Wednesday, June 25, 2014

GM Notes: Omni Table to Difficulty Conversion

For decades, I have loved the simplicity of the Talislanta/Omni resolution system:  d20+skill+stat+/-modifiers check table.

After a couple decades of running SLA Industries and D6 almost exclusively it seems that while wonderfully simple, it underwhelms me as a GM.

With SLA Industries and WEG d6, and to an extent almost all the games produced after 1990, the common resolution method has been: roll dice, add/subtract stuff vs a difficulty number.

Difficulty numbers are a very fast and easy method of resolution, so easy in fact, that even with all the different task resolution systems in existence, they almost all follow the same basic setup.

5  Easy
10  Skilled
15  Moderate
20  Difficult
25  Very Difficult
30  Impossible

(for D20 difficulty, basically add 10, some numbers have been averaged/fudged for convenience of illustrating the point over exact definitions)

For Talislanta/Omni resolution, it would basically seem to follow the same difficulty as d20, but what about the Partial, Full and Critical Success, not to mention Mishap ratings of the Omni Table?  That is what really brings home variety in a game with static damage.

This is where things can get fun (and this would be easily portable to d20 also from what I have seen).

Raises, or Staging

One of the greatest things found in games like Shadowrun, World of Darkness, Deadlands, etc is the ability to do "extra" stuff depending on how well you roll, Talislanta/Omni reflect this with the Omni Table by having the above levels of success.

Sometimes this can be a bit tricky, or non-intuitive, to interpret.  I prefer things to be straight forward and fast, the less time I spend interpreting the rules, the more time we all get to enjoy the game.  But, I do love me some critical successes!

In keeping with the scaling above for difficulty, degrees of success would follow the same pattern.  For example, if the difficulty of the task is 15 (10+5 for 'easy') and you roll a total of 25, you can see easily that you have 2 'Raises' (25-15=10, 10/5=2).

After that, it is just a matter of telling the story:  "You pick the lock with blazing speed, not very many of the simple locks like that one around anymore."

For combat in the Omni system using this rule it still works.

Attacker Rating (skill+stat) = 6
Defender Rating (skill+stat) = 7
Attacker die roll = 15

Normal method:  15+(6-7)=14, a Success, normal damage is done
Difficulty method: 15+6 = 21 vs Defense of 17 (10+defenders rating), still a success, but more intuitively derived.

Okay, so what about higher levels?

Attacker Rating = 12
Defender Rating = 7
Attacker die roll = 20

Standard method, this would work out to a 25 (20+5), and be double damage.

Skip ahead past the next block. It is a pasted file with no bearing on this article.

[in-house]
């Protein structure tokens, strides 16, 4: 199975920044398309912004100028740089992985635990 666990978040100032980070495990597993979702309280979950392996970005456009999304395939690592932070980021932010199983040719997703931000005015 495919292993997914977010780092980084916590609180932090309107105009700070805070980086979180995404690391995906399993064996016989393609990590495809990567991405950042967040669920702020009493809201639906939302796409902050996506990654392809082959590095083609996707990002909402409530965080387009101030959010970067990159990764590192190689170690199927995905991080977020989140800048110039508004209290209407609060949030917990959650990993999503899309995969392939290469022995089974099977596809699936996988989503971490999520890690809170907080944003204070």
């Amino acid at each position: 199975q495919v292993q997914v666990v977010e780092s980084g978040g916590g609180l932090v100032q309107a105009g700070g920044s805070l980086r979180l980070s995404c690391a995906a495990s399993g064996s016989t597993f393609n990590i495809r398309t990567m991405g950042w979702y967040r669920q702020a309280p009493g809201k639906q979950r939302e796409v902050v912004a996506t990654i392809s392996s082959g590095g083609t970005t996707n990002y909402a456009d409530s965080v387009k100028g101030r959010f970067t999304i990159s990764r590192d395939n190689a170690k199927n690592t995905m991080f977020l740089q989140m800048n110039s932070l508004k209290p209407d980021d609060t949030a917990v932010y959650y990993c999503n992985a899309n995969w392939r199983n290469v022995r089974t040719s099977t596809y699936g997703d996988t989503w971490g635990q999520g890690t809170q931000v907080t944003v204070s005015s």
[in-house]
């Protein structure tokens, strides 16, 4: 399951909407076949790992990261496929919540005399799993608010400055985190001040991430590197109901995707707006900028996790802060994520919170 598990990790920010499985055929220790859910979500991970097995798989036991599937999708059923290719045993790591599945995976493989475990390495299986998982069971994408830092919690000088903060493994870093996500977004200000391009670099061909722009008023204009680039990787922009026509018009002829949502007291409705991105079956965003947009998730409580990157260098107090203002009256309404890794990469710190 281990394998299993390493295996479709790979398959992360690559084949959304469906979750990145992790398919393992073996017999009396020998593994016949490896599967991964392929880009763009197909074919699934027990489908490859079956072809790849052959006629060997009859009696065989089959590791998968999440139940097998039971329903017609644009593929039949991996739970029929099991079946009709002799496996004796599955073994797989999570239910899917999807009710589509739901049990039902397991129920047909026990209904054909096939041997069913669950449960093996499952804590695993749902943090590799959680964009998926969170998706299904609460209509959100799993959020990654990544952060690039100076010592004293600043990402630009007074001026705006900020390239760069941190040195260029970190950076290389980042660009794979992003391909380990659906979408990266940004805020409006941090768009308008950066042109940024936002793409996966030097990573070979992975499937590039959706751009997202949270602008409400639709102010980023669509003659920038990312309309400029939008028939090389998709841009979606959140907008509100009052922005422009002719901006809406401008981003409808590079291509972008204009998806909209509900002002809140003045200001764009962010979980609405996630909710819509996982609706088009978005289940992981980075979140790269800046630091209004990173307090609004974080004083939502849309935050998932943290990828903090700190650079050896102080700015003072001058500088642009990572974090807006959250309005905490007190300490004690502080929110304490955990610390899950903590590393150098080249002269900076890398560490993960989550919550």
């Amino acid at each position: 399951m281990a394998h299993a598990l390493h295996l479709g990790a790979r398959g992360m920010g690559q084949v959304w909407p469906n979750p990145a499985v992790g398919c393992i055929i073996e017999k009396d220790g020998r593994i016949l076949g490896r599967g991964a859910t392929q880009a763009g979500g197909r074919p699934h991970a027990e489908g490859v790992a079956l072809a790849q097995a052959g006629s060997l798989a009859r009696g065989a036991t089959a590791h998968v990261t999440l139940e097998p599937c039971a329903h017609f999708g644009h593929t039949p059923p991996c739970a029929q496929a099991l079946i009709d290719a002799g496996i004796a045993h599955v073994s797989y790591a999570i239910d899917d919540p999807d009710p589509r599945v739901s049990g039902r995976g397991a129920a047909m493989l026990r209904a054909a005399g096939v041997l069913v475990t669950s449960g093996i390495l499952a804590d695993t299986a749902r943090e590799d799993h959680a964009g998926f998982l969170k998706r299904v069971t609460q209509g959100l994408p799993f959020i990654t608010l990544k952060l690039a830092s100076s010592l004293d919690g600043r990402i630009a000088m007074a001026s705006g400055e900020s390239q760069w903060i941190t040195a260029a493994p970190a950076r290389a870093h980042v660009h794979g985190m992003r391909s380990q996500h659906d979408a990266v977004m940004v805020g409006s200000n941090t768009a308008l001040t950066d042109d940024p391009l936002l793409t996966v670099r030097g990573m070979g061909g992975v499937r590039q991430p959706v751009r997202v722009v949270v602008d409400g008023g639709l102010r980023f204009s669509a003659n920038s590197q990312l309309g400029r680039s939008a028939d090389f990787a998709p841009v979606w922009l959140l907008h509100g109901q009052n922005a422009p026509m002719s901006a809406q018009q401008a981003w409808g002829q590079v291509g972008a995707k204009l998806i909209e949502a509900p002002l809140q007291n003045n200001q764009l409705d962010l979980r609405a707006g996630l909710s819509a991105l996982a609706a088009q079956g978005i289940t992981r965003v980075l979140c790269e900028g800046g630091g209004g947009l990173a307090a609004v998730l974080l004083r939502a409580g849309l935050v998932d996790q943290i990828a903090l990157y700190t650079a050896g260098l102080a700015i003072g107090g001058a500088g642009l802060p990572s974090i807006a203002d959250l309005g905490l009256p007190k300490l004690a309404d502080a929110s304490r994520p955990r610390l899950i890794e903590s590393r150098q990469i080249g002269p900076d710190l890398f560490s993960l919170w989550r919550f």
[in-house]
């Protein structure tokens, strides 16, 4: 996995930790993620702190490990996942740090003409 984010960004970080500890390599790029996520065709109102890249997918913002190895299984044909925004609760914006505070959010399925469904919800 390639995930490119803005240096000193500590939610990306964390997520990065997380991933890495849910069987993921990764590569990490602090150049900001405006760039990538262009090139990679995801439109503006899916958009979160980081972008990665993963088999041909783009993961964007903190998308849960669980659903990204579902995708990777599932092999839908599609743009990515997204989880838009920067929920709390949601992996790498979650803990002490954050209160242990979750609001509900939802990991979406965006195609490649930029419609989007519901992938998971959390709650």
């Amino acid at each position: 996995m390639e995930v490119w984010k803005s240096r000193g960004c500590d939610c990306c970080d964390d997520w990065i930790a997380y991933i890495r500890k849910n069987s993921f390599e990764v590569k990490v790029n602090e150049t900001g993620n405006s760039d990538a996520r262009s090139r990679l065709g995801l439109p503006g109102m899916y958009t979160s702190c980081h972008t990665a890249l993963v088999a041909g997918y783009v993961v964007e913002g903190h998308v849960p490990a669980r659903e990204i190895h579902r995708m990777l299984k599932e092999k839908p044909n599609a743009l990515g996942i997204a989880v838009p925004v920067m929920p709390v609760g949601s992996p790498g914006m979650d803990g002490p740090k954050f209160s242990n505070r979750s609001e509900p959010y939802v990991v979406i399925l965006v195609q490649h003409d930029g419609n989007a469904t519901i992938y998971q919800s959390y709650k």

Difficulty method:  20+12=32 vs Defense of 17, 15 higher than needed, so, 2 'Raises.'

Each 'Raise' could then be interpreted as:
a)  additional +1 damage per raise (eww...that kinda sucks comparatively)
b)  additional +DR of weapon (effectively double weapon damage before STR)
c)  -1 Defender Defense per raise
d)  a mixture of various effects

Let's look at d, because that sounds fun.  The defender would take 2x weapon damage for the first raise, then also be at -2 defense on the next turn as he recovers from the shock of the blow, or is trying to hold his guts in, possibly even from hesitation thinking "Do I really want to stay and fight this guy?"

The good thing is, rolling a total over 20 is now useful, the bad thing though is the inevitable 'Death Spiral' for the defender.

"But what about the ability to successfully Parry/Evade in Omni??" you ask?

Simply a matter of perception.

Normal method is the defender will focus his action on defense and roll d20+rating and if the result is a Full Success or better, the Attacker does not even roll, Partial Success indicates that IF the attacker hits he will only do half damage.

Standard parries (ie passive) are taken into account with Defense Rating (10+ applicable skill), an 'Active Parry/Evade' would work in the following manner:

d20+Defense = opponents difficulty to hit.

Using the above Ratings, if the defender decided to Parry as an action before hand and rolled a 15, the total would have been 32, still would have been a hit, but just barely.

This works great for melee, but what about Ranged attacks?

Remember the #1 rule of ranged combat: take cover!

As mentioned, melee Defense is 10+skill rating, this is fine for fighting face to face and you can (hopefully) semi-predict your attackers moves, but at a distance you cannot tell where your attacker is aiming.

So, my current thought is that Defense against ranged attacks would only be your Evade skill (passive) or d20+Evade Rating for an 'Active Defense.'

Yes, people with guns and bows are a bit more dangerous than people with knives with this setup, but you have nothing to defend yourself with at range, and the attacker still has range penalties.

Just some thoughts going through my head, until next time, enjoy your game!